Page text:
THE WALL STREET JOURNAL: ExxonMobil: Asian LNG Buyers Facing U.S. Competition: “Billings' comments come just a few days after Royal Dutch/Shell (RD) unveiled a US$10 billion deal to sell liquefied natural gas from its part-owned Gorgon project offshore Western Australia to a receiving terminal in Mexico” (ShellNews.net) 13 April 05
By STEPHEN BELL
April 13, 2005
Of DOW JONES NEWSWIRES
PERTH -- Asian liquefied natural gas buyers including China, Japan and Korea
will have to pay more "competitive" prices in coming years as more gas in the
region is diverted to liquid markets such as the U.S. West Coast, ExxonMobil
Corp. (XOM) said Wednesday.
Ron Billings, ExxonMobil's global LNG vice president, said that the transition to a "globalized" LNG market - driven by technological changes and demand growth in the Atlantic basin - will eventually see prices in Asia reach "parity" with North America.
Billings' comments come just a few days after Royal Dutch/Shell (RD) unveiled a US$10 billion deal to sell liquefied natural gas from its part-owned Gorgon project offshore Western Australia to a receiving terminal in Mexico.
The U.S. deal for Gorgon comes as 50% owner and project operator, ChevronTexaco Corp. (CVX) tries to finalize a A$30 billion supply deal with China. Shell and ExxonMobil each own 25% of Gorgon.
The Shell deal is a "good example that Australian gas can go in different directions (than Asia)", Billings told reporters at the Australian Petroleum Production & Exploration Association conference in Perth.
"In the past, Middle East and Asia Pacific gas resources could only economically supply the Asian region, so LNG pricing mechanisms were effectively isolated from the U.S. and European markets," he said.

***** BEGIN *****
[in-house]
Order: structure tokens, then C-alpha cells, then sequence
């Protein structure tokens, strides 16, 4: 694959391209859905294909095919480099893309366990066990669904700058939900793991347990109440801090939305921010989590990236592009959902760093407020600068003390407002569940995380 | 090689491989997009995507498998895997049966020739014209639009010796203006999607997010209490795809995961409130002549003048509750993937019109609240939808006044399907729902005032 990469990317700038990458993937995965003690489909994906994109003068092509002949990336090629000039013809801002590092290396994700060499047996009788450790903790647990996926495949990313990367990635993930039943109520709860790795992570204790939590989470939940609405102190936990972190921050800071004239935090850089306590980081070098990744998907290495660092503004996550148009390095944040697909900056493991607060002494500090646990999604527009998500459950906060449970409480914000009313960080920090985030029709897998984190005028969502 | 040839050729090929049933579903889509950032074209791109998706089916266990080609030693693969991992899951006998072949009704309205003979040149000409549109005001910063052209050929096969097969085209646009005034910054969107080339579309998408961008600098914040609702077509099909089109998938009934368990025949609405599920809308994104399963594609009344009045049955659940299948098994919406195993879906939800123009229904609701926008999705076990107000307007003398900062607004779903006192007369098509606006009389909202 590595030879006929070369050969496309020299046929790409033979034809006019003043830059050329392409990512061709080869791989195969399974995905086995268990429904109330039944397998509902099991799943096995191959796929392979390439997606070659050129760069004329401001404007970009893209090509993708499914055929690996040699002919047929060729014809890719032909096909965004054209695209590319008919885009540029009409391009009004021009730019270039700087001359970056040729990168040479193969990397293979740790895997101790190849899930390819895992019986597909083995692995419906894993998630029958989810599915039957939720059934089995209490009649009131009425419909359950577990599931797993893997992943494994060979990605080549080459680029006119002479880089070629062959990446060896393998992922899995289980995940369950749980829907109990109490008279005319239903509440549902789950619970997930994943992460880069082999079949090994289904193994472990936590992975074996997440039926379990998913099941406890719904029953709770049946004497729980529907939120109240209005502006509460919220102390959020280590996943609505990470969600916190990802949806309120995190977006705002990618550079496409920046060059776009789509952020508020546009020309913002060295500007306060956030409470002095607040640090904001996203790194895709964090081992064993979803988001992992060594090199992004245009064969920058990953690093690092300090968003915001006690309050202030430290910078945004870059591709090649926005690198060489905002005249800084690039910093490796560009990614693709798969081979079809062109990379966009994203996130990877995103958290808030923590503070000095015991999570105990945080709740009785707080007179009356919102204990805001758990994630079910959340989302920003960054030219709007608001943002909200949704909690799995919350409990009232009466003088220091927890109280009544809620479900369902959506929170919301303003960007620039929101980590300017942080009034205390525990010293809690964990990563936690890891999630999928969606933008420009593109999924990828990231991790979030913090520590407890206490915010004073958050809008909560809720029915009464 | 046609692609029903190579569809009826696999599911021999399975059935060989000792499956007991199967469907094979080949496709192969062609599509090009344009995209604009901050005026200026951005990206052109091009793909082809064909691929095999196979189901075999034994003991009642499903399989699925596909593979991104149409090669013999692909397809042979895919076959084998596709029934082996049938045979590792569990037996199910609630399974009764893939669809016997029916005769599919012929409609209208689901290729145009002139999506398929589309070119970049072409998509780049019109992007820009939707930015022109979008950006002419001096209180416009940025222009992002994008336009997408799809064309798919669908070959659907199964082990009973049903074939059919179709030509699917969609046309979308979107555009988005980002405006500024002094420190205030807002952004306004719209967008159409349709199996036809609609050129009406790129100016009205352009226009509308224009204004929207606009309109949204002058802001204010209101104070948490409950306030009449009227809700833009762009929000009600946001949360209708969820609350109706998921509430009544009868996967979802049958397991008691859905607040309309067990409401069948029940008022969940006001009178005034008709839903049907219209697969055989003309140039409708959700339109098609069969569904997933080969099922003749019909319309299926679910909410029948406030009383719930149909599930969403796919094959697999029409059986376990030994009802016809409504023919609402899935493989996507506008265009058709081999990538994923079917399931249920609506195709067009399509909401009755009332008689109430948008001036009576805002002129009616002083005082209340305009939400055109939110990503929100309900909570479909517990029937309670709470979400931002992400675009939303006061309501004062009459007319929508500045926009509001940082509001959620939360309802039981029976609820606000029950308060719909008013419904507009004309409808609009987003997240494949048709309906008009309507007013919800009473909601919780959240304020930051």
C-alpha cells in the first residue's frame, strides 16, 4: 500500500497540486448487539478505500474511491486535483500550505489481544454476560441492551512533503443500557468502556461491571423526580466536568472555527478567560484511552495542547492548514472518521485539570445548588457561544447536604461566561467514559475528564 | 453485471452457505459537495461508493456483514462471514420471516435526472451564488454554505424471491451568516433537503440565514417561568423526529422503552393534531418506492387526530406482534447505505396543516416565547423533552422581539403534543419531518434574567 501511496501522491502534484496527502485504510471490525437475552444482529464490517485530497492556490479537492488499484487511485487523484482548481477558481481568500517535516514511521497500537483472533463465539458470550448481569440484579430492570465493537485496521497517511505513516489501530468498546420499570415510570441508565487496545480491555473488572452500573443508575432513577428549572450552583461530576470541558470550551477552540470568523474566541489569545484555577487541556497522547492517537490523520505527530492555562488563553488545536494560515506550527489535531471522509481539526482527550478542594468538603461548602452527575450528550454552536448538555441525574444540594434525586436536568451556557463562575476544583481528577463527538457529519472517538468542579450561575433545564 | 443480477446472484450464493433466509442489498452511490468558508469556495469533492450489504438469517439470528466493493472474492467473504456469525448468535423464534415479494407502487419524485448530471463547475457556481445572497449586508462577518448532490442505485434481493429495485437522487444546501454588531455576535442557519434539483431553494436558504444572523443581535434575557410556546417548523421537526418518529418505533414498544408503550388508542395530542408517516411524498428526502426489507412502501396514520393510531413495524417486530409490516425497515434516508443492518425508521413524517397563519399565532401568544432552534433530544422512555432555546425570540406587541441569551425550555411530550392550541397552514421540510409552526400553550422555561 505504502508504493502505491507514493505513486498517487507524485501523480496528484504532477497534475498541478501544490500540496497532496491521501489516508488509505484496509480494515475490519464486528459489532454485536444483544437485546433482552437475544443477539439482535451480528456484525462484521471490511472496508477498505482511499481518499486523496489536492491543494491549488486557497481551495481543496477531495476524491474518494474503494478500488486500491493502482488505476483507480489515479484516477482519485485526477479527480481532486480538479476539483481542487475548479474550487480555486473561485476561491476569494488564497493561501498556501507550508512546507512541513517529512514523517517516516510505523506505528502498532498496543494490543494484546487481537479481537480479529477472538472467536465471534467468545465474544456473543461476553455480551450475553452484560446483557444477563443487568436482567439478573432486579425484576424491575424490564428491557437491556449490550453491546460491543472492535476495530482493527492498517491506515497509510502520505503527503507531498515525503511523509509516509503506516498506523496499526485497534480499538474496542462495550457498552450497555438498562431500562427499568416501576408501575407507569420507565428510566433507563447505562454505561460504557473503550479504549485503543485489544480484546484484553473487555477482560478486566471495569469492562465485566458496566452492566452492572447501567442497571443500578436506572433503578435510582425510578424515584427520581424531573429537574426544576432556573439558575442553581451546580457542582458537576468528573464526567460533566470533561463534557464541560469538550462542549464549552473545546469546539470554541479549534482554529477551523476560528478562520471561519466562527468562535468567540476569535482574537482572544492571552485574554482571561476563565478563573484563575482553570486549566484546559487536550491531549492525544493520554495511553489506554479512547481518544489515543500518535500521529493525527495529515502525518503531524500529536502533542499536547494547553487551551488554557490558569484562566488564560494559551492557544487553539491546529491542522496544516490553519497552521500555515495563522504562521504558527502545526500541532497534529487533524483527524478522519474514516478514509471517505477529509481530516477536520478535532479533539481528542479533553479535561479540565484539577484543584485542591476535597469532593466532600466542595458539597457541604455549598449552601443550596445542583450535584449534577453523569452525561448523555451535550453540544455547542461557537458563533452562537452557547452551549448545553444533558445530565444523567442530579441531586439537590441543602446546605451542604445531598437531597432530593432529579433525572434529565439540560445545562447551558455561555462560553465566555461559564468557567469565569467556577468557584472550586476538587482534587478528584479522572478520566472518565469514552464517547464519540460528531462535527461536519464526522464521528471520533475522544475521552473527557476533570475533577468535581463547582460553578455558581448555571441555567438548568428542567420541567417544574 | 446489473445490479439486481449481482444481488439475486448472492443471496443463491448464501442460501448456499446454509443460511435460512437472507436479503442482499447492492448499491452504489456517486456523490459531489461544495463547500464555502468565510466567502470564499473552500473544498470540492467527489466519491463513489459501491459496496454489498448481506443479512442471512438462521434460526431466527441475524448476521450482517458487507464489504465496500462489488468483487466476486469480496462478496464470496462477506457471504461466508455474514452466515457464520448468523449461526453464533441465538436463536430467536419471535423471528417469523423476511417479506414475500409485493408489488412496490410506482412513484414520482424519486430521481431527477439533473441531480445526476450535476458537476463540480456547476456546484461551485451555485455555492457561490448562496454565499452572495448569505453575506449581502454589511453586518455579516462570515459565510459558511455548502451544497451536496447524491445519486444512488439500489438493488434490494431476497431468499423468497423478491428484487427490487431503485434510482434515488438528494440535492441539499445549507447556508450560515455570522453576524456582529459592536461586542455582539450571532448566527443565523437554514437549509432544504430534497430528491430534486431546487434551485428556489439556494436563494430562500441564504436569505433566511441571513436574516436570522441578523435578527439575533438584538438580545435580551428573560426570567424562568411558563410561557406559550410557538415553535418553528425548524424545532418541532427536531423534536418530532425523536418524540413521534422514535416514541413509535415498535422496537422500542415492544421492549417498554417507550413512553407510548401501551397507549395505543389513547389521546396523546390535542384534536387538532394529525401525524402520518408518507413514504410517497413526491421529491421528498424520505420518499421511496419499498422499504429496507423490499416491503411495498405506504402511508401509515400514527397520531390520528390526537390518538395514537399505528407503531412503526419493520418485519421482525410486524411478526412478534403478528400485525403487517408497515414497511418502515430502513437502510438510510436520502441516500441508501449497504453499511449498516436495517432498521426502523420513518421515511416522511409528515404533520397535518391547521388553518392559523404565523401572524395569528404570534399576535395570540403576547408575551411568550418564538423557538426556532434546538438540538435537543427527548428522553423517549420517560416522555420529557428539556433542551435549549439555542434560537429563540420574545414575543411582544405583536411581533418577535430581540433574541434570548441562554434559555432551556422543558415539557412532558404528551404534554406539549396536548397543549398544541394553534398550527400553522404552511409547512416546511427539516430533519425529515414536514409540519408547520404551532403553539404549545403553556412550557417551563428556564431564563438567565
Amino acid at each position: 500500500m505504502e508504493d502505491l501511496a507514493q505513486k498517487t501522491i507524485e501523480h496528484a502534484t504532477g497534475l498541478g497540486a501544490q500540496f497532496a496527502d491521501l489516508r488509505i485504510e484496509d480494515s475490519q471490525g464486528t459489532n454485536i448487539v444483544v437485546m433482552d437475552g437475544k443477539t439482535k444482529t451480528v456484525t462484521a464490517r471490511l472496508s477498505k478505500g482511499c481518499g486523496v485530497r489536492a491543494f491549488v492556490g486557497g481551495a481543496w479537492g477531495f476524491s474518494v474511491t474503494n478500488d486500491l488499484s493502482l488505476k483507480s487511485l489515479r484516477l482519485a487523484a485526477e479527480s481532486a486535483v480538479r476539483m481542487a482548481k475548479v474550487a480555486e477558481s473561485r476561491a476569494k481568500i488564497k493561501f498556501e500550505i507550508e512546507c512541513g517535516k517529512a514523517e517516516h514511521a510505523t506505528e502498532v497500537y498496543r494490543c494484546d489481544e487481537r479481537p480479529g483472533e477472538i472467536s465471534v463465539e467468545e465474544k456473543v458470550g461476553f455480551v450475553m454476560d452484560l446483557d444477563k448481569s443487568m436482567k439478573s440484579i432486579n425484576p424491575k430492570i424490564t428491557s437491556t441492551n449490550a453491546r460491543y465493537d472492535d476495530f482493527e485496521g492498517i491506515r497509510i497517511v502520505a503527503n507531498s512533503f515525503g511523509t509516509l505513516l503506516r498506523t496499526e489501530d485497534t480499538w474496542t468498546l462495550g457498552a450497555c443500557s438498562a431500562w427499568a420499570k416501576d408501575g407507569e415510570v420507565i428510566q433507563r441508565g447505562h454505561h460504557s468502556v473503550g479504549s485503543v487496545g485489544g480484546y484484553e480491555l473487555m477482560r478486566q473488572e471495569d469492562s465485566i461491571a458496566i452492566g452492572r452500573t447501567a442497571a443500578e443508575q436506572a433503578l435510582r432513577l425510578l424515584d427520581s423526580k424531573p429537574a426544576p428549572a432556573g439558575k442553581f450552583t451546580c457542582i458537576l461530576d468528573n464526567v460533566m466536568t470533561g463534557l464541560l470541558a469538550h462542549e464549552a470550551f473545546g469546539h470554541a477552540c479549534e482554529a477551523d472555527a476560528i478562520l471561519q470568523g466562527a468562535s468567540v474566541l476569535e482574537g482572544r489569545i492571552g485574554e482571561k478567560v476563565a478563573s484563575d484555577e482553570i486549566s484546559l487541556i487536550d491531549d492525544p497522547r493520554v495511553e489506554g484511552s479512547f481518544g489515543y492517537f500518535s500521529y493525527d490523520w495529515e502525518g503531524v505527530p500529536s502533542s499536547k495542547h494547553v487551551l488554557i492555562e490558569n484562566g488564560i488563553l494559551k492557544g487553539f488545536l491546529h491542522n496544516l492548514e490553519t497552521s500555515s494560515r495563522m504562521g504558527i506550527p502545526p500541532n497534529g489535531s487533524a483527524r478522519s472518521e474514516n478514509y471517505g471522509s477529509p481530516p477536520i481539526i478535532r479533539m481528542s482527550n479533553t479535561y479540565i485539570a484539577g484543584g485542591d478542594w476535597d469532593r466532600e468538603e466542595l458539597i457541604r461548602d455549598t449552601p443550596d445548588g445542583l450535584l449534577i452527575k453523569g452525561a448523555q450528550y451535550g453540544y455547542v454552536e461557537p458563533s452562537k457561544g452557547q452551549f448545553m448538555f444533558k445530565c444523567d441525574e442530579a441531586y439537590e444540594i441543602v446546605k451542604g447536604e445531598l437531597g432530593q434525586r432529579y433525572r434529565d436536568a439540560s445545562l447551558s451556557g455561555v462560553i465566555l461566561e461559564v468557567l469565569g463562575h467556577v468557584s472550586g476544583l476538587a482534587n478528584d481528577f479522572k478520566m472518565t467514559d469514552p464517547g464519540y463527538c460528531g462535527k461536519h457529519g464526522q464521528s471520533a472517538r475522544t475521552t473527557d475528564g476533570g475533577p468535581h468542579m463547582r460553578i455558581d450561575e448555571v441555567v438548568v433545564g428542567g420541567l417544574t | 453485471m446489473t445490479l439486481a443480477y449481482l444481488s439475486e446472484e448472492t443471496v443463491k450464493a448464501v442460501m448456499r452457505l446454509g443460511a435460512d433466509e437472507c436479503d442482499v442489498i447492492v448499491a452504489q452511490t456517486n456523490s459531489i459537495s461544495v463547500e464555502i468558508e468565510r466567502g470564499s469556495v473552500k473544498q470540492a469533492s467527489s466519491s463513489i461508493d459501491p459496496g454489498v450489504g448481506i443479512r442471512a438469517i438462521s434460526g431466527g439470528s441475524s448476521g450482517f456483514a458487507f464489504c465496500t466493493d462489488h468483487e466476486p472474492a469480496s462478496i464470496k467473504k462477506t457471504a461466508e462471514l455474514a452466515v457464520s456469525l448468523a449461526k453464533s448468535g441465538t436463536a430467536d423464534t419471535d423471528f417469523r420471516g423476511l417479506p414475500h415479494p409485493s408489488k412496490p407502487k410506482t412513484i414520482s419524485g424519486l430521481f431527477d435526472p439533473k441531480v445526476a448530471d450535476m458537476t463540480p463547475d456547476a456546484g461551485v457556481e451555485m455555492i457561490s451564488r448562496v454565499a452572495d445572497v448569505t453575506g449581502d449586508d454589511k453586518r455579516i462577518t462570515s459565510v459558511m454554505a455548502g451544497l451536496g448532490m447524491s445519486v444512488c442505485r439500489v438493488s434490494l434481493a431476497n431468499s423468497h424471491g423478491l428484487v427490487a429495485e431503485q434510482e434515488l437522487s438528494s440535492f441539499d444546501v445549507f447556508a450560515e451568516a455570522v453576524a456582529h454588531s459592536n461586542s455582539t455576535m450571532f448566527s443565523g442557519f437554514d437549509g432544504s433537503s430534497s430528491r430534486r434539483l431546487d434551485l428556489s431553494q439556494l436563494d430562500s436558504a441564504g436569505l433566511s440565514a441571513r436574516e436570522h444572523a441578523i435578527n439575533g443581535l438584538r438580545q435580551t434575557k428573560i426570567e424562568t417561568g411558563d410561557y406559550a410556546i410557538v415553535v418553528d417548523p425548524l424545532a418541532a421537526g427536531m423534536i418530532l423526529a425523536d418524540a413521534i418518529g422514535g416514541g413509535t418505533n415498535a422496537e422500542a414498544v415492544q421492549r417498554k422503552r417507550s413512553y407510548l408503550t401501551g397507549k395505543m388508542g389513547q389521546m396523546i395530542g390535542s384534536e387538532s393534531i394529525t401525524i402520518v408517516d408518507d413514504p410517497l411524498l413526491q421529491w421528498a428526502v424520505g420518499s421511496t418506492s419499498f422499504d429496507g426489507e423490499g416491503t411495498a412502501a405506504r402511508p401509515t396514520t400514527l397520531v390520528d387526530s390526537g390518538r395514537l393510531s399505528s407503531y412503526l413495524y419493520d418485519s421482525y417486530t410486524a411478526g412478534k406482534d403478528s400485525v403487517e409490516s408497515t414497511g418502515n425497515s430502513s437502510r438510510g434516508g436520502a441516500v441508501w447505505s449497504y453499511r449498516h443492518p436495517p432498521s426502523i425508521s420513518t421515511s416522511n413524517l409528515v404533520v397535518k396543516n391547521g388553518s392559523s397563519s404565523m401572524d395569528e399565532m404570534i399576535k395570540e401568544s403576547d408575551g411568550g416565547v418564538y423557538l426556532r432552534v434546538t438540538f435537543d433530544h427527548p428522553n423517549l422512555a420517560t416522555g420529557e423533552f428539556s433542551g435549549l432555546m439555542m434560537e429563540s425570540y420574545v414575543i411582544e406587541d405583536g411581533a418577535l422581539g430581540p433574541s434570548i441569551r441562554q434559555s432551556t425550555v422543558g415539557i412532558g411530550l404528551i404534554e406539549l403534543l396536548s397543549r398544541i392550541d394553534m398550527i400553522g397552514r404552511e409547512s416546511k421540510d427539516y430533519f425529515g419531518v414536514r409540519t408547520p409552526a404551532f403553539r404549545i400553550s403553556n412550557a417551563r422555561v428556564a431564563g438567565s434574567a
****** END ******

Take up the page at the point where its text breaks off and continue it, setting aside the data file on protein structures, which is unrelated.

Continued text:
"Looking ahead, Middle East suppliers have the option to sell LNG into the Atlantic Basin markets, and Asia-Pacific suppliers can sell into the West Coast of North America."
"So given these options, it stands to reason that prices around the world will increasingly move toward parity, and prices in the liquid markets of the Atlantic Basin will begin to impact pricing in the importing countries in the Asia-Pacific region," he said.
In order to compete for LNG supplies, buyers in Asian regions will need to pay prices that are "competitive with those in liquid markets", Billings said.
"The advantage of a liquid market is you don't have to have years of negotiation with a single buyer to arrange a sale, because typically the gas can be moved on a fairly short-term basis," he said.
The U.S., U.K. and parts of Northwest Europe are the "only true liquid markets" - or places where gas can easily be bought and sold on a short-term basis, he said.
"LNG will increasingly be headed toward these liquid markets," he said.
Asked whether there is scope for ExxonMobil to clinch a similar offtake deal to Shell over its share of Gorgon's gas, Billings said it is "certainly possible".
"We're looking at all sorts of flexible marketing arrangements to help facilitate the launch of the project," he said.
Gorgon hopes to commit to a front-end engineering and design, or FEED, phase, by midyear, leading to a final investment decision in mid-2006. The A$11 billion project is due to ship its first LNG by late 2009.
Billings said that by 2020, LNG is expected to represent 14% of global natural gas supply, more than double the current 6% level, as big markets such as North America and Europe import more of the fuel.
Technological improvements - more effective processing plants and bigger, more efficient ships - have helped lower LNG costs by as much as 30% over the past five years, he said.
This has helped to make it more feasible for distant sources of gas to be transported as LNG to the Atlantic Basin markets, he said.
By 2020 global LNG demand is expected to have trebled to 450 million metric tons per year, up from 150 million metric tons/year currently, he said.
-by Stephen Bell, Dow Jones Newswires; 61-8-9245-5120
-Edited by Ian Pemberton
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